I had two litters of rabbits born late last week. One mother, Nona, was a new doe to my breeding program, and this was her first litter. It’s not unusual for first time does to have difficulties, get everything wrong, and possibly loose entire litters.
This looked to be one of those times.
To set the stage, let me preface this with the fact that while it IS winter here, our days are in the low 70’s and nights in the 60′. These are the typical temperatures, and usually nothing to worry about for rabbits. However, the night Nona kindled, we had a cold front hit us that drove the overnight temps down into the low 30’s with a chance of frost. Yes, its horrible to be threatened with a CHANCE of frost. If this wasn’t such a flat state, I’m sure some of the locals would have gone running for the hills in terror. But to us, its very uncommon….and scares us. I think it has something to do with nobody owning a window scraper for their car.
On top of the unusual cold weather, Nona built her first nest on the wire, using the hay I put in her cage for the next box provided. So not only did she not build a proper nest in a sheltered spot, but two days early leaving me no time to adjust her next location, she delivered her first litter in the pile of hay on the wire.
So Saturday morning, we woke to six newborn babies that were cold and lifeless. Typically, I just dispose of the cold bodies in the vacant lot behind us, burying them without ceremony. Its a very sad, sobering moment when ever I lose one. The waste of such an innocent life makes me strive to learn all I can on how to prevent this from happening again.
As I pulled pitiful little kits from the nest, I recalled something I’d read about saving cold kits from exposure. I ran into the house, and hollered for my everyone to to give me a hand, we had baby rabbits born outside the nest box, they were cold and lifeless, and I wanted to try to save them.
I have moments of pride with my kids, as most parents do. However, my proudest moments aren’t home runs, Honor Society inductions, or playing the lead in a play. My proudest moments are when my kids step up and deal with adversity head on. Both girls jumped up and started to work together to try to save the babies.
Grabbing a couple towels, we wrapped them up to start slowly warming them up. From what I’d read, much like bears hibernating, rabbits seem to have the ability to go into a form of suspended animation when their body temps dropped too low. I was hoping this was the case.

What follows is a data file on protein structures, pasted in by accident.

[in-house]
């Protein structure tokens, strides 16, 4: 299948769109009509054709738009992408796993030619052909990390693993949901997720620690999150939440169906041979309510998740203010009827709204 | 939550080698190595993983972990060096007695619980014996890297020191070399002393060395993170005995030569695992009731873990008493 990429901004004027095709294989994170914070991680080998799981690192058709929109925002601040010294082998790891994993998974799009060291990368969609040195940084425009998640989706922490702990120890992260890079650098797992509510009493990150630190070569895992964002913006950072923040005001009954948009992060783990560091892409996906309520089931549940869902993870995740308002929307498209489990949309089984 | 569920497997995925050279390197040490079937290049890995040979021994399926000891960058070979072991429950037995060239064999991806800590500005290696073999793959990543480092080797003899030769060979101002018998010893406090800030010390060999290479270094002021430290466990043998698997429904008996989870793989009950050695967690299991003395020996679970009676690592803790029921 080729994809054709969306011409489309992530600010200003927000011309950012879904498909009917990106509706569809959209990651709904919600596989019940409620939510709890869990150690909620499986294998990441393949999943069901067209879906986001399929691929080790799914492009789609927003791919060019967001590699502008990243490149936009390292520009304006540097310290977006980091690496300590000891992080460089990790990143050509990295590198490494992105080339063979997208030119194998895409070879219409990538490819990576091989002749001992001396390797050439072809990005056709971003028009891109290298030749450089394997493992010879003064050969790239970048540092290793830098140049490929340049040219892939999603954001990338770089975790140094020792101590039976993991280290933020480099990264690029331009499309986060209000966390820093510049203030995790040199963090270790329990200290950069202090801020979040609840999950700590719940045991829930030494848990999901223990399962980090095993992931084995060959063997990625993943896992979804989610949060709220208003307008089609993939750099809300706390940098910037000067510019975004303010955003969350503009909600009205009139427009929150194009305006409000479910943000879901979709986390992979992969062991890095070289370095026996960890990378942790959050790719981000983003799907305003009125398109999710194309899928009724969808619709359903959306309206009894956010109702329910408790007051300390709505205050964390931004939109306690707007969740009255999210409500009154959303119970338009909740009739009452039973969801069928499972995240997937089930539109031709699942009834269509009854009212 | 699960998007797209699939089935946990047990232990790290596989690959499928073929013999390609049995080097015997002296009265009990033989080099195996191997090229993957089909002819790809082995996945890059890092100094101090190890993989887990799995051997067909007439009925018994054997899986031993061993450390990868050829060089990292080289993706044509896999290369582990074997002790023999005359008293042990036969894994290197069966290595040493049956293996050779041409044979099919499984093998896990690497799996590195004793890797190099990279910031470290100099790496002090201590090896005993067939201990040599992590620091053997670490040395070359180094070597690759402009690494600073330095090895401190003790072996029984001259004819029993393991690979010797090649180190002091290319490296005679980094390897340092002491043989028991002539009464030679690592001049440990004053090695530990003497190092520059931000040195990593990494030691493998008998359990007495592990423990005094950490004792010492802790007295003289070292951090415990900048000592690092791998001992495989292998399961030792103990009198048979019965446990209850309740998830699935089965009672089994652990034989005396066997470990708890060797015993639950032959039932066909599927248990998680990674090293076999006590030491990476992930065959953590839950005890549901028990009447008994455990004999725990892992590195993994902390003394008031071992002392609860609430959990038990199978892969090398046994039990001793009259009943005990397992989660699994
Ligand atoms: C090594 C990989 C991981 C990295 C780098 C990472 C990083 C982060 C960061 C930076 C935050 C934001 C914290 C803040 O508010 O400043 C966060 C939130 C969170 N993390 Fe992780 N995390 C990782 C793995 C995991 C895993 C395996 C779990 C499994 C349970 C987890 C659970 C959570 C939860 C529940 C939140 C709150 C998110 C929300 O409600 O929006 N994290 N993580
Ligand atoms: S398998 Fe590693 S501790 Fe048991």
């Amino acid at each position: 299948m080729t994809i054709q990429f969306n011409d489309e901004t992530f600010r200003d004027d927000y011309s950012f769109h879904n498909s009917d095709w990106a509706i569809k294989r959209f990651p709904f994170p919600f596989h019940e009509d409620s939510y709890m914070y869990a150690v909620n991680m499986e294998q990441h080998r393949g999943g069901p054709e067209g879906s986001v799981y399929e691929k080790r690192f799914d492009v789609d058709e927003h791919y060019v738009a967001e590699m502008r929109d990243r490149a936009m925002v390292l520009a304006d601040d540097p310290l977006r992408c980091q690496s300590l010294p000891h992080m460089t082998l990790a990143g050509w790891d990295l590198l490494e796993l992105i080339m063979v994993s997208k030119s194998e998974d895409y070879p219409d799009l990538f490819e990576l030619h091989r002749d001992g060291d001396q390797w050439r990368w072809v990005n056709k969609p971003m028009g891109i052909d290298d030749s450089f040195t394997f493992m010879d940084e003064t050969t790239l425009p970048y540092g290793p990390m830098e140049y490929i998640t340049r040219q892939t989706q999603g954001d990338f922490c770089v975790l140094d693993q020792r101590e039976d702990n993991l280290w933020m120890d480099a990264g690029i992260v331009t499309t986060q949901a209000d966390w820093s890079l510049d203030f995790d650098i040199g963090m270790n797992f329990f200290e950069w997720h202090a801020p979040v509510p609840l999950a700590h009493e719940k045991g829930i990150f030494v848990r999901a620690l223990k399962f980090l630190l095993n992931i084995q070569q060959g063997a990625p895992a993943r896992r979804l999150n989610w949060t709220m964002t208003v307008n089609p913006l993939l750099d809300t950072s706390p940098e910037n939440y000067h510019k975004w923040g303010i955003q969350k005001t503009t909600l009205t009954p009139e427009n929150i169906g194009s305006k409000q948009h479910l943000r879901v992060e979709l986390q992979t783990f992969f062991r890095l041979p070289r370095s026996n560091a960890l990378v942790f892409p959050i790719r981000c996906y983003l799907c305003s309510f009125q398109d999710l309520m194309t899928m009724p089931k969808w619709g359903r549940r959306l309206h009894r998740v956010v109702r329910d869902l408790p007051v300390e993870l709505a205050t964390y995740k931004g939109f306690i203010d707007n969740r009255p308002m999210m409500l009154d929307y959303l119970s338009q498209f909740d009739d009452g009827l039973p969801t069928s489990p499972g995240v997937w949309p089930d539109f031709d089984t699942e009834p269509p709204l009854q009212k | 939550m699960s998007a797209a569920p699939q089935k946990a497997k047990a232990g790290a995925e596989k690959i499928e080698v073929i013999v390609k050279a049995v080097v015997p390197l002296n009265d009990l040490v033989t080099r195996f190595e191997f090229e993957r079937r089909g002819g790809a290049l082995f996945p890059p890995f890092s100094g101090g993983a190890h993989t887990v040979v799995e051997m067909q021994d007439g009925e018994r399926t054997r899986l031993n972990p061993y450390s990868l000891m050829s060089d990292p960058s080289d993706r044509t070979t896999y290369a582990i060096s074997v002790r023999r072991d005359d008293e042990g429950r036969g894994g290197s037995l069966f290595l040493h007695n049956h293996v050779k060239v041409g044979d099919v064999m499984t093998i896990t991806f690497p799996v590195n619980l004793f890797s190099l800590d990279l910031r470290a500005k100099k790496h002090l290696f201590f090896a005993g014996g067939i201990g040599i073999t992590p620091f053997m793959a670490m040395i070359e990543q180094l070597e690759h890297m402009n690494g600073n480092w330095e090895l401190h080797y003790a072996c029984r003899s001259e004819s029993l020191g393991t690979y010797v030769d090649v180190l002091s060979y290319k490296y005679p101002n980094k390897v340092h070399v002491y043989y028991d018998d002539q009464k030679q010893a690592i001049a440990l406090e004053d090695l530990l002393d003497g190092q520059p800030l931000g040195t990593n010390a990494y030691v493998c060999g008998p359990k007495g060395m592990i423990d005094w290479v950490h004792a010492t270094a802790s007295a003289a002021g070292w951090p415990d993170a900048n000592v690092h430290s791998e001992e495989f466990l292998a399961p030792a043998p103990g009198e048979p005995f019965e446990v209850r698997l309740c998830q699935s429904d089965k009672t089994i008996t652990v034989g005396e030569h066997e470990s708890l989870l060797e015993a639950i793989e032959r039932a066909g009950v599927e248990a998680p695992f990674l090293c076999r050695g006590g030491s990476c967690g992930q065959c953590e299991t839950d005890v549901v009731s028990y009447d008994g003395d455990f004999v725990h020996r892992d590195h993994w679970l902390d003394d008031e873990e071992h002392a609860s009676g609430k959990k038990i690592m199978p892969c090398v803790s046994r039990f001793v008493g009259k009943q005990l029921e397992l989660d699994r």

Grabbing several Hotsnapz, I activated them and slid them under the towel, and also placed one on top, being sure not to crush the kits. Hotsnapz are reusable hand warmers that get to around 125 degrees and last for roughly 45 minutes. I was hoping these would bring up the body temps and prove my hibernation theory correct.
Each girl took turns warming their hands, then holding each of the kits, trying to get some sign of life out of them. Closer observation showed, without a doubt, that a couple of them were gone. The others four, we were not so sure about, so we worked with them, trying to get some sign.
Two of them eventually responded, one being the largest, and oddly enough the other being the runt. As we tried to bring them both back, for whatever reason, the runt eventually just stop responding, and we lost it too. The wife, who was working with him, was trying everything she could think of to warm him up and save him, but after about fifteen minutes, the runt stopped responding, and the little guy died in her hands.
Once I was sure the sole survivor was warm enough, I marked his head with a Sharpie, and placed him with the other litter, all half siblings of his anyway, since they all have a common father. Before placing him in the next box, I dabbed a bit of pure vanilla extract onto the surrogate doe’s nose. I’m told this masks the scent of the strange kit, allowing it time to take on the smell of its new litter mates. It’s now been almost two days, and the survivor seems to have been completely accepted. He was warm and had a full belly the last time I checked on him.
The loss doesn’t set me back much, since I try to have two does pregnant at the same time. This allows me to do things like I just did, and foster kits with another mother. If a doe would happen to die during delivery, I’d be able to move the orphans over to the other doe, and not lose everything. I did lose about 30 days though, but I’ve already re-bred the young mother, along with another doe, so should have more babies due in about four weeks.
After about an hour of working with the kits, the wife and kids we actually very happy that they had been able to save at least one. I was impressed that they didn’t dwell on the loss of the other five, but celebrated the one life they had saved. I can think of no better Christmas gift for me than to see my family working hard against difficult odds, then celebrating a minor success in the face of an overwhelming loss.